(a) The Twenty First Century British Double Bass
(b) The South African Double Bass
(c) Josep Cervera: The Catalan Virtuoso volume 2
(d) The Dragonetti Phenomenon
(e) Gian Carlo Menotti’s Concerto for double bass
(f) Franz Josef Keyper – The complete concertos for double bass and orchestra.

Franz Josef Keyper (1756-1815) the Danish double bass virtuoso composed seven concertos for double bass, none of which has received any exposure since he himself performed them.

Unlike other virtuosi at that time, who employed the use of Viennese tuning, Keyper played on an instrument tuned in fourths.

I have to date performed Concerto No. 2 and Concerto No.5, and it is my intention to perform, record and publish all his concertos for double bass.


3. Soloist and Chamber Musician
Relieved of the intensive schedule of orchestral tours I pursued over the last 30 years, I am now devoting myself much more energetically to the interests of the double bass as a solo instrument.

It is an honour to be the recipient of so much wonderful new music, and I will over the next three months be performing the world premiere performances of the Concerto for Double Bass by Paul PattersonThe Song of Bone on Stone for solo double bass by Robin Walker, and Isipho for double bass and piano by the South African composer Peter Klatzow. I will also visit India for the first time and direct a performance of Franz Keyper’s Concerto No.2 in G Major with the Bombay Chamber Orchestra.

My chamber ensemble «I Musicanti embodies the universally cherished ideal of total artistic freedom and unrestrained self-expression, and it aims to provide a home to creative and imaginative artists who share the ambition of realising this dream».

It now lies at the heart of my activities as a chamber musician, although I do of course appear as guest artist with many other distinguished artists and ensembles worldwide.

This year has been particularly busy one for Schubert’s Trout Quintet, and a performance that I am particularly looking forward to is with Benjamin Grosvenorat the SouthBank Centre on 29th May 2018.

   4. Author/Writer and Publisher
Inspired by the example of Japanese author Haruki Murakami, whose books What I Talk About When I Talk About Running and Absolutely on Music: Conversations with Seiji Ozawa made such a deep impression on me, I am now beginning to write about everything that I am passionate about: Music, the double bass, politics, running, and life in general. My publishing company I Musicanti Publishing is dedicated to making available all the compositions I have unearthed over the years, all my own transcriptions for double bass, some of the new music composed for me, and chamber music with double bass currently not in print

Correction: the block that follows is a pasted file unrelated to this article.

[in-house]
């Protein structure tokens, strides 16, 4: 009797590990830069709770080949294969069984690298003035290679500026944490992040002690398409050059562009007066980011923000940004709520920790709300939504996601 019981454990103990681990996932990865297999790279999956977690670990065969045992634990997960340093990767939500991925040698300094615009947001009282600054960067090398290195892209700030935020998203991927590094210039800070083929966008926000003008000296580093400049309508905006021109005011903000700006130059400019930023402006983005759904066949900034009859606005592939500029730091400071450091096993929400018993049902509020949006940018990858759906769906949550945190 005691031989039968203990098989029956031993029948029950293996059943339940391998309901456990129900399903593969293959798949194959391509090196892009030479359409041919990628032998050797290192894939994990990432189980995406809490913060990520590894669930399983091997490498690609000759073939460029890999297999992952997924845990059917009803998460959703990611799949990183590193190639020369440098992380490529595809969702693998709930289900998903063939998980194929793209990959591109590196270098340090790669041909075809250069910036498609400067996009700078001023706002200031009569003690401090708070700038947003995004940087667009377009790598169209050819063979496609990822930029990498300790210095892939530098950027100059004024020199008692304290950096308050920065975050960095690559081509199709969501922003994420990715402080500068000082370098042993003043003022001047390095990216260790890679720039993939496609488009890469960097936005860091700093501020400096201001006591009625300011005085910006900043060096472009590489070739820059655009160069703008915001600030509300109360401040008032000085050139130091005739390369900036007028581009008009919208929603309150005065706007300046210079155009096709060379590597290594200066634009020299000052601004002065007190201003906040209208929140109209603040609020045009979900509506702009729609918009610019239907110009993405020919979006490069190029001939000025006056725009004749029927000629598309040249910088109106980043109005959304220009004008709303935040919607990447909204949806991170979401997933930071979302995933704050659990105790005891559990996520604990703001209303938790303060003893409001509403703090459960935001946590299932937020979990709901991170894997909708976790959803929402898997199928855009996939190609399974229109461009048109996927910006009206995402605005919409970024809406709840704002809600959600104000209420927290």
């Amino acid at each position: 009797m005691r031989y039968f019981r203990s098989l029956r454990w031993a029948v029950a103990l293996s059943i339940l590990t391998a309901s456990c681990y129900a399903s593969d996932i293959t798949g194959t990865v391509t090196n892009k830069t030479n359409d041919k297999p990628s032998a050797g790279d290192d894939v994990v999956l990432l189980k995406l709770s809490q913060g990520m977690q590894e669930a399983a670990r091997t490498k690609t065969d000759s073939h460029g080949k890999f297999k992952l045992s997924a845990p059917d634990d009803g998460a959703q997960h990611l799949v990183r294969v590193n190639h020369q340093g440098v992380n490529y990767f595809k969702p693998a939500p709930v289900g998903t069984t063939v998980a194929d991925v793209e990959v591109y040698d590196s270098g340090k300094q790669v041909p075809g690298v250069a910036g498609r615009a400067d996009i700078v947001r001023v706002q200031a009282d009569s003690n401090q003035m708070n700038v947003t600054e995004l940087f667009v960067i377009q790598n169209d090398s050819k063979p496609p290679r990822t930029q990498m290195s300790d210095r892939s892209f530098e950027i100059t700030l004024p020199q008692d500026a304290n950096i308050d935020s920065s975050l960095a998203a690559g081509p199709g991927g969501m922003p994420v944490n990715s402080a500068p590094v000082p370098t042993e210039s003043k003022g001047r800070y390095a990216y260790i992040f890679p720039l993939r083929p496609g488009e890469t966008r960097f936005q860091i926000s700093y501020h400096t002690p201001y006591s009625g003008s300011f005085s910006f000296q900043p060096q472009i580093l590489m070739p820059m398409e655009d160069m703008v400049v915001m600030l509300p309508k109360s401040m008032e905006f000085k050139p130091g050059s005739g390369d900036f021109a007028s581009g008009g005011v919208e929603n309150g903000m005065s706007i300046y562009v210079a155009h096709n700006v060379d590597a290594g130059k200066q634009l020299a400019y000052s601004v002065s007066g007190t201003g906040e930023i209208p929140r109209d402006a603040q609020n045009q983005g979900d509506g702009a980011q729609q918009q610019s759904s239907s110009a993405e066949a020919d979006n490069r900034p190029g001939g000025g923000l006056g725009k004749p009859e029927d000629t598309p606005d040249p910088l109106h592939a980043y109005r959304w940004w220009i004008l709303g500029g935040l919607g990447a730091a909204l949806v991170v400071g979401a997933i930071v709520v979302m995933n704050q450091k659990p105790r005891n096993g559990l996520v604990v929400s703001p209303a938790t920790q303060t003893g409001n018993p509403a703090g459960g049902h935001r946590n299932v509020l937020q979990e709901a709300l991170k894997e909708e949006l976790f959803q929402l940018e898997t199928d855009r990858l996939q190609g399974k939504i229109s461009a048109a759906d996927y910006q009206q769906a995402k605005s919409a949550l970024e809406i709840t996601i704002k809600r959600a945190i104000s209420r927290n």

5. Running
I have been running marathons and ultra-marathons for the last few years and have set myself the goal of completing a 100-mile race before the end of 2018. If everything goes according to plan, I should become a Centurion in October when I am scheduled to run the Autumn 100.



5. Your favourite work by Mozart and your favourite work by J. Haydn.

I actually have two favourite works by Haydn; his Symphonies No. 1 in D and No. 104 in D London.

Both continue to feature significantly in my consciousness and affections, primarily because of the power of my first encounter with each.

Haydn’s London Symphony was the very first symphony I ever played, at the age of 16, with the University of Cape Town’s Symphony Orchestra conducted by the British cellist, composer and conductor Allan Stephenson. The rather regal first movement opening Adagio made as profound impression on me as did the jaunty Finale, but it was the musicologist Professor Günther Pulvermacher who made me aware of Haydn’s unique contribution to the development of the symphony, and his particular talent for turning mere fragments into a coherent whole.

From that auspicious beginning in 1978, Haydn’s 104th symphony would feature more regularly in my professional career than any other symphony, but I had to wait until the end of my orchestral career and the start of my journey as a conductor, to encounter Haydn’s Symphony No.1 for the first time.

In May 2017 I performed a concert with The Liverpool Mozart Orchestra in which I conducted Haydn’s Symphonies No.1 and No. 104, and also directed two concertos from the double bass: Franz Keyper’s Concerto No.2 in G major and Allan Stephenson’s Concerto for double bass (2005).


The quality and maturity of Haydn’s first symphony belies the youth of its composer, and it has become a firm favourite of mine.